Friday, June 18, 2010

Saruman (without the rethoric) and the Orcs (piqueteros)

Initially the head of the Istari, Saruman is portrayed as a character who succumbs to the unrestrained desire for power.

Humiliated, stripped of power, and cast out of his order, he remains unrepentant to the end, treacherously murdered by his servant Grıma Wormtongue. Saruman is one of the few tragically unredeemed characters in the whole Middle-earth corpus, and unlike
others— for example, Turin Turambar, Boromir son of Denethor II— Tolkien does not mitigate his moral corruption, nor does he ameliorate his tragic demise by giving him— even after his downfall— any significant virtues or traces of fallen nobility.

As a traitor to the cause of freedom and goodness in Middle-earth, Saruman provides a strategic link between Sauron’s opponents— including Gandalf, Elrond, and The ´ oden— and Sauron himself, with whom Saruman has communicated by means of the palantır.

Gandalf recognizes the source of Saruman’s policies and uses Saruman as an unwitting double agent to discern Sauron’s secret plans.

His tower fortress at Orthanc in Isengard is strategic in its proximity to Rohan, and— by capturing Merry and Pippin— the Orcs (piqueteros) under his command are important in the narrative’s bifurcation and forward movement in the second volume of the trilogy.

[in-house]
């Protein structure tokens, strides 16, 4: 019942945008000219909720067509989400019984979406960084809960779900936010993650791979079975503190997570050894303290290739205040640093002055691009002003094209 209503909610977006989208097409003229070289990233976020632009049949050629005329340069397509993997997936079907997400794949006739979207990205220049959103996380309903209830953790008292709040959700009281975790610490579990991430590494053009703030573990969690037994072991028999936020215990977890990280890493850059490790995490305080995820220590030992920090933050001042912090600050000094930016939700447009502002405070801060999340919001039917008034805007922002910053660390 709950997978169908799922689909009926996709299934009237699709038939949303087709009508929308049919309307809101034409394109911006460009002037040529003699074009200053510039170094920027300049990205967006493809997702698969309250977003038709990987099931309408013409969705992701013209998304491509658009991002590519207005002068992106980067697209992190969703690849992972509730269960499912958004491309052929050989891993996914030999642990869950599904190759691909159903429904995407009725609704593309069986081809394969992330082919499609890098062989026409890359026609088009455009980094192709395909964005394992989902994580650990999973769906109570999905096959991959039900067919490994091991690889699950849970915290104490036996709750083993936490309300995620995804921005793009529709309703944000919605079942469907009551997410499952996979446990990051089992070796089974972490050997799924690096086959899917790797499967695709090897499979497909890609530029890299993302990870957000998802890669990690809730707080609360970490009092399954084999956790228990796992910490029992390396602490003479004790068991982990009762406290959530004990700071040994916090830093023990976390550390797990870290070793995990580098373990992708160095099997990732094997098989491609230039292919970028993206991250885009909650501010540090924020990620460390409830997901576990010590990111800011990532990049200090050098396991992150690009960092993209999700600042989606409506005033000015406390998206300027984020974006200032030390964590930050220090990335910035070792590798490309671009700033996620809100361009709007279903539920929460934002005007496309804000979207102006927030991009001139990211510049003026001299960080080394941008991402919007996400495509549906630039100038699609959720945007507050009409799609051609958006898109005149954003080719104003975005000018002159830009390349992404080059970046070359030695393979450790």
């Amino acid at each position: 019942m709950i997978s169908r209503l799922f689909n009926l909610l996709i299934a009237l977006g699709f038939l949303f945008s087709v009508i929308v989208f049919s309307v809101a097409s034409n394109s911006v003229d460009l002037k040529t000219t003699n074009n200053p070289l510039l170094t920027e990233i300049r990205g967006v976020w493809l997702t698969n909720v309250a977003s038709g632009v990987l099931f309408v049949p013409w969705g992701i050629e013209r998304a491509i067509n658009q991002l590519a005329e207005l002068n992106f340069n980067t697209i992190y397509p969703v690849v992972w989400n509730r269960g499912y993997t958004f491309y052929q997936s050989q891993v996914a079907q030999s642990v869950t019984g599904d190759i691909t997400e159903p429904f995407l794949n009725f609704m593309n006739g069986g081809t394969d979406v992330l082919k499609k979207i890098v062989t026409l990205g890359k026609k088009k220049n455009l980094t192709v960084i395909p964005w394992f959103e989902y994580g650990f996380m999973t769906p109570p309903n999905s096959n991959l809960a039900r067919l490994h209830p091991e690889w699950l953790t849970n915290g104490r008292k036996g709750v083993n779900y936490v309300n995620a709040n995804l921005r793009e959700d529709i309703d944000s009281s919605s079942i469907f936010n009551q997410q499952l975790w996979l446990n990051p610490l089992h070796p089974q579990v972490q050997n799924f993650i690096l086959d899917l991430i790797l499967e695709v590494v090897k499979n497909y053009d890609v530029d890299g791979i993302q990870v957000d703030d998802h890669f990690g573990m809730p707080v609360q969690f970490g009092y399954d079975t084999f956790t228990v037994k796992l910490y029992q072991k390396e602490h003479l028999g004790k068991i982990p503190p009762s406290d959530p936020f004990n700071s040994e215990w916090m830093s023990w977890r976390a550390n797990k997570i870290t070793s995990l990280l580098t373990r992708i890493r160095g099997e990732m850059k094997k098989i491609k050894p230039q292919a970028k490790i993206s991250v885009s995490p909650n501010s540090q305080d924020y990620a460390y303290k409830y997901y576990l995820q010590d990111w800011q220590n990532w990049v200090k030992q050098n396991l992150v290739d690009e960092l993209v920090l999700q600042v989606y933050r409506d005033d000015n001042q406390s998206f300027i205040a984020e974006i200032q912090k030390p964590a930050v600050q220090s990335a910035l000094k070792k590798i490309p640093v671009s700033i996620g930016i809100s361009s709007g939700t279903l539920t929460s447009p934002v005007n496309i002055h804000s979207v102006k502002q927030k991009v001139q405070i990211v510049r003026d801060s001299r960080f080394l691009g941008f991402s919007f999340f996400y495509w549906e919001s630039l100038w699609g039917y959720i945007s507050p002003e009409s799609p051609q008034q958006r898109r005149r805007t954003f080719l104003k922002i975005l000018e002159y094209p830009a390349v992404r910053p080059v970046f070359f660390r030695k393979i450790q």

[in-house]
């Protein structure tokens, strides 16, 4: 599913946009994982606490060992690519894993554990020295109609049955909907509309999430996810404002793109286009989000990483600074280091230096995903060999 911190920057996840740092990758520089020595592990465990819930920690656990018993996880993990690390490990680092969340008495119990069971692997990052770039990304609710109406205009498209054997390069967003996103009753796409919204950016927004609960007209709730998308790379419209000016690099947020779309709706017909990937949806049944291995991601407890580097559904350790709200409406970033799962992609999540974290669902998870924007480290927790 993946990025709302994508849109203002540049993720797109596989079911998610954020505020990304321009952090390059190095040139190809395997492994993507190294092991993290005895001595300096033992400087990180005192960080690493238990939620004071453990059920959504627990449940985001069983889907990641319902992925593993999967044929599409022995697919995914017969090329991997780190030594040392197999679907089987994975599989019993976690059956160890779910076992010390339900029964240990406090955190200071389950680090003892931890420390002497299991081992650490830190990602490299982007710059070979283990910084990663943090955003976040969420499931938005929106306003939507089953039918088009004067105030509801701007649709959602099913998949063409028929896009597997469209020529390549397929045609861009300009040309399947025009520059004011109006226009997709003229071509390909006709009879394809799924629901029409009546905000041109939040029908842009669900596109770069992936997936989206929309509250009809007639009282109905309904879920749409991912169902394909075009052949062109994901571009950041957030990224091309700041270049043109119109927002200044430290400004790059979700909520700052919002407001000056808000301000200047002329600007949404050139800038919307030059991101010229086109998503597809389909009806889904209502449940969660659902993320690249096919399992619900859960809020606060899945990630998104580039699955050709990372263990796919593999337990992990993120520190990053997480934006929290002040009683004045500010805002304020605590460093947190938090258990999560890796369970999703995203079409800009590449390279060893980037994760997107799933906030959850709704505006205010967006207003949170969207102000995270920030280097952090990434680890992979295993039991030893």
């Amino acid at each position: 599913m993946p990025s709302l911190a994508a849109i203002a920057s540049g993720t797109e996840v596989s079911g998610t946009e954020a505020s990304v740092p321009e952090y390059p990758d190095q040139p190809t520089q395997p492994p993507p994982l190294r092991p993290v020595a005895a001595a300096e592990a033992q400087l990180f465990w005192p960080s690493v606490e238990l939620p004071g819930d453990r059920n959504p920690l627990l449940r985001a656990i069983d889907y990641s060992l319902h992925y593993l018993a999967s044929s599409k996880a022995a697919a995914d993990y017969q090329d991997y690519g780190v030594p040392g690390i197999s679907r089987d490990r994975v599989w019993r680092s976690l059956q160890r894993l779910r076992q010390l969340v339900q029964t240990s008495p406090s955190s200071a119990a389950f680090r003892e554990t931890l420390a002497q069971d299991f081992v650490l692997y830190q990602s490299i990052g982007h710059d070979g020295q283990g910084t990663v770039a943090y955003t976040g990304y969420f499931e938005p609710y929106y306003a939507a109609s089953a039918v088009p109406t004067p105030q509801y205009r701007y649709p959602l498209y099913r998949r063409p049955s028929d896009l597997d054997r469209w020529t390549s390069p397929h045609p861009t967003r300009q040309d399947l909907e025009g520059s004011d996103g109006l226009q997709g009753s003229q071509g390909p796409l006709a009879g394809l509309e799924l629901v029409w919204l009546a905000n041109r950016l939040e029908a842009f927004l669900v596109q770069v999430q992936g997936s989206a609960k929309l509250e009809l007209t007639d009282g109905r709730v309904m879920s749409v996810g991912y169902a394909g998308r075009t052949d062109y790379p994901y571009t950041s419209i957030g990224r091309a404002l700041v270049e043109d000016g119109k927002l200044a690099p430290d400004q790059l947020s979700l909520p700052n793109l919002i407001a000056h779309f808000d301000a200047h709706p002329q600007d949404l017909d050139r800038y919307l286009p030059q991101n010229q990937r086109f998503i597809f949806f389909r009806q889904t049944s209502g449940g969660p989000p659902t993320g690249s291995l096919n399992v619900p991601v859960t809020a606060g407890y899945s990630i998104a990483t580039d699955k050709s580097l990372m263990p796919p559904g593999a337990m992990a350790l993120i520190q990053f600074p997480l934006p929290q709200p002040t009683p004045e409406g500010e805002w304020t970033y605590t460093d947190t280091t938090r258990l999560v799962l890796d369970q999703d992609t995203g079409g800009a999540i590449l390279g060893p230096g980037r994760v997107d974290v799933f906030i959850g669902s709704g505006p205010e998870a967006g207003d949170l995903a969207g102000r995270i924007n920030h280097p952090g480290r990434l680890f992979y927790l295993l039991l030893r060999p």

In his account in ‘‘The Council of Elrond,’’ Gandalf says Saruman ‘‘has long studied the arts of the Enemy himself’’

Gandalf offers him a chance to repent, leave Orthanc, and forsake his ruinous path; like Milton’s Satan, Saruman is shown in a brief moment of doubt, ‘‘loathing to stay and dreading to leave its refuge’’ (TT, III, x, 187– 188). Saruman rejects the offer and, like Satan, is conquered by pride and hatred. His removal from Orthanc and his banishment from the order of Istari, pronounced by Gandalf, are presented as the result of his own free choice. Gandalf ’s final assessment is that Saruman is ‘‘a fool . . . yet pitiable’’ (TT, III, x, 188).

Under the Orkish name ‘‘Sharkey,’’ ‘‘old man,’’ he appears considerably reduced in stature finally as an exiled vagabond in the Shire, a self-pitying character filled with malice, retaining only traces of his earlier verbal powers.

He is shown pity by Frodo, who does not allow his execution but banishes him forever from the Shire.

He is murdered moments later by the servile character Wormtongue— his last follower— recalling the murder of the exiled usurper Sigeberht in annal 755 of The Anglo-Saxon Chronicle.

In a scene suggestive of the departure of his soul and its utter annihilation, upon his death a grey mist rises above his body, faces the undying West, but then is dissipated by a cold western wind and dissolves to nothing.

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Julius Evola, EL MAESTRO